Publication Date: Friday, July 16, 2004
Getting schooled at Schola
Getting schooled at Schola
(July 16, 2004) Sing-along is fast, fun and not for the timid
By Candice Shih
There aren't many concerts where the performers are in the audience but Schola Cantorum's Summer Sings is one of them.
On Monday, I joined more than 200 others in the seats of the Mountain View Center for the Performing Arts to partake in the sing-along, a tradition at Schola Cantorum for over 20 years.
After paying $8 (and the center's $2 surcharge), I received a set of borrowed sheet music for Mozart's "Requiem" and "Solemn Vespers."
It was the first Summer Sings program of the season, and was expected to be one of the most popular. The event is being repeated, with different pieces and different conductors, for the next five Monday evenings. The Brahms "Requiem," another popular choral work, is on the program next week.
"It's a great way to keep up your voice if you're in a choir that doesn't meet in the summer," said Anneka, a Schola member. Others I met were an avid singer in college who wanted to stay connected and a hobbyist who wanted to take advantage of the opportunity to sing in a large group.
Personally, it had been a few years since I had sung in a chorus, although I was once a member of Los Altos High School's well-reputed Main Street Singers -- as the non-singing secretary.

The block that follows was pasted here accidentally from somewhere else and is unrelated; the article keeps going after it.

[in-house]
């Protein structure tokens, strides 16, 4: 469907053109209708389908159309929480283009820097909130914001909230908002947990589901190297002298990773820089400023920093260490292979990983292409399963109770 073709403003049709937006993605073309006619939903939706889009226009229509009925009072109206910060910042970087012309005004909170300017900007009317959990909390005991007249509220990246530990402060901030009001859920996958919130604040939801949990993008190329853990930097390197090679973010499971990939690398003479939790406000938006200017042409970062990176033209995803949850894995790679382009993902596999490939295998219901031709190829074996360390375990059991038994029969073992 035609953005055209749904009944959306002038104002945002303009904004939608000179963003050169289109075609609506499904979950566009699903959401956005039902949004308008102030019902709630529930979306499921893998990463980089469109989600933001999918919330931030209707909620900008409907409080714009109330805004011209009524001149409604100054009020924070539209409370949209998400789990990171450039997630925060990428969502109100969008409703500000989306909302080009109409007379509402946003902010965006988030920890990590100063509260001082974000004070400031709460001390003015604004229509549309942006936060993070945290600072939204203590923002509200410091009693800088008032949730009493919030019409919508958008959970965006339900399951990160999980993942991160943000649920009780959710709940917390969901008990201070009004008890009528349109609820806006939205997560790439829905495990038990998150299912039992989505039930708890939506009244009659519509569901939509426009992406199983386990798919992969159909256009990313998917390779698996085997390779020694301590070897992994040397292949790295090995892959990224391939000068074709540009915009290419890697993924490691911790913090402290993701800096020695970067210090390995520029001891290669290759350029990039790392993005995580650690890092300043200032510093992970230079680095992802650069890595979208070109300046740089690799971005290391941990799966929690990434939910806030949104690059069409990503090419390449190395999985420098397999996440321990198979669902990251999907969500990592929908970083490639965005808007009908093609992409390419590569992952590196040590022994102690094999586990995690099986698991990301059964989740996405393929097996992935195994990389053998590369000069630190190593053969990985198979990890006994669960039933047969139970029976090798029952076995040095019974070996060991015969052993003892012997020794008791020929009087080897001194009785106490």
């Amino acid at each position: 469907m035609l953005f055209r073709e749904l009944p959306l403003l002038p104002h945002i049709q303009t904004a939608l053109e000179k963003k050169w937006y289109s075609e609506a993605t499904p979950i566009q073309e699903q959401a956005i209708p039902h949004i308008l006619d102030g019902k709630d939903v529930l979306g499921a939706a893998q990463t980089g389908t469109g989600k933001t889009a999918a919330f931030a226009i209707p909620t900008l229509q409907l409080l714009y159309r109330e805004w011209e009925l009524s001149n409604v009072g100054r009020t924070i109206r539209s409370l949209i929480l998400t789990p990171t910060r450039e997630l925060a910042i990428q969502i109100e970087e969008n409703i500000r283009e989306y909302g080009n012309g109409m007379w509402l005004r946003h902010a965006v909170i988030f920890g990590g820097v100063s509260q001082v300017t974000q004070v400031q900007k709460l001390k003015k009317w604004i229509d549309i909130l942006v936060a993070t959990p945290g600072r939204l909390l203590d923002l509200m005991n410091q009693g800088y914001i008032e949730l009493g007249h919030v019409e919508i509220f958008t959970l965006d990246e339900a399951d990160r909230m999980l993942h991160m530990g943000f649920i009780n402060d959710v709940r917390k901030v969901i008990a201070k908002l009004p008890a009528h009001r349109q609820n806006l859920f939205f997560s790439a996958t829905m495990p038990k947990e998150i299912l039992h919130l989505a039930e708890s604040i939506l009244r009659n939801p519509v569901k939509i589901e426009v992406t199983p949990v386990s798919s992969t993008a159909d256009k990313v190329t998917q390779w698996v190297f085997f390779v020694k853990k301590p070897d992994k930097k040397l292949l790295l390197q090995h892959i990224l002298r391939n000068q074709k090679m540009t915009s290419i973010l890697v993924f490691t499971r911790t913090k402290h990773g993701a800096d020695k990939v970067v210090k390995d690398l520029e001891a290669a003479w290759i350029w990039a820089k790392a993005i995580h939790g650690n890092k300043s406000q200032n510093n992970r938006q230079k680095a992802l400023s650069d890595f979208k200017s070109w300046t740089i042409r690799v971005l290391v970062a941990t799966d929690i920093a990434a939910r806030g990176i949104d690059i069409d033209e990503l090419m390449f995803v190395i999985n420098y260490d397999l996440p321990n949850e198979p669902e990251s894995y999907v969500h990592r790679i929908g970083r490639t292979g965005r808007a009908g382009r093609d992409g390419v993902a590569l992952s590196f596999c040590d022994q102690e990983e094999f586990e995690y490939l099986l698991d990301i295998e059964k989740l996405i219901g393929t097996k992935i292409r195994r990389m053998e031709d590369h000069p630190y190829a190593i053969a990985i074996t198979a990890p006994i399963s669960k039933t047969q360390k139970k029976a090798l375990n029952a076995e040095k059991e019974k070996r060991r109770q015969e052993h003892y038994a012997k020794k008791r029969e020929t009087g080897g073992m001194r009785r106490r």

But as a longtime instrumental musician, I'd like to think I can hold my own, especially when I know that no one except the poor person next to me can hear me.
That poor person on Monday was named Sue, who had an alto voice like mine and seemed quite tolerant of my inexperience. Also fortunate: The people directly in front of me relied on hearing aids, so I knew they could block me out if I was too horrendous.
Sue regularly sang in choirs and had participated in a number of Schola sing-alongs. "Some of them sound kind of respectful . . . but some of them sound kind of chaotic," she said.
It seemed likely that the chaos could be tamed -- most of the people at Monday's concert knew at least the "Requiem," if not both pieces.
The show began when guest conductor Janice Gunderson and piano accompanist Dawn Reyen took the stage. We started with warmups, and Janice checked to see if all the parts were covered. Altos were the most common, and when the handful of tenors identified themselves, Janice said, "Oh, good, we have some!"
Then we dove into the "Solemn Vespers," which I quickly realized was in Latin. The language was only one of my challenges; others were staying on pitch, counting the proper rhythms and noting the dynamics. Since we were at a sing-along, not a rehearsal, we rarely stopped and mistakes were overlooked.
While I'd like to think I got at least one of those elements right most of the time, I truly meant it when I sang the final words of "Vespers": Amen, amen.
After an intermission, it was on to the main event: the "Requiem." Although I was told it was in the movie "Amadeus," I had no recollection of it and stumbled along with the help of Sue. It was no coincidence, I thought, that the sixth movement began "Confutatis, maledictis." (This is the music that Mozart, on his deathbed, dictates to Antonio Salieri in "Amadeus.")
After tearing through the whirlwind music, experiencing the emotional highs and lows of Mozart's music, we made it to the end in one piece but with a few strained vocal cords.
I think our conductor considered it a success. "We started together, and we ended together," Janice said. Amen to that.
E-mail Candice Shih at firstname.lastname@example.org
What: Schola Cantorum's Summer Sings
Where: Mountain View Center for the Performing Arts, 500 Castro St.
When: Mondays starting at 7:30 p.m. Through Aug. 16
Call: 903-6000 or visit www.scholacantorum.org
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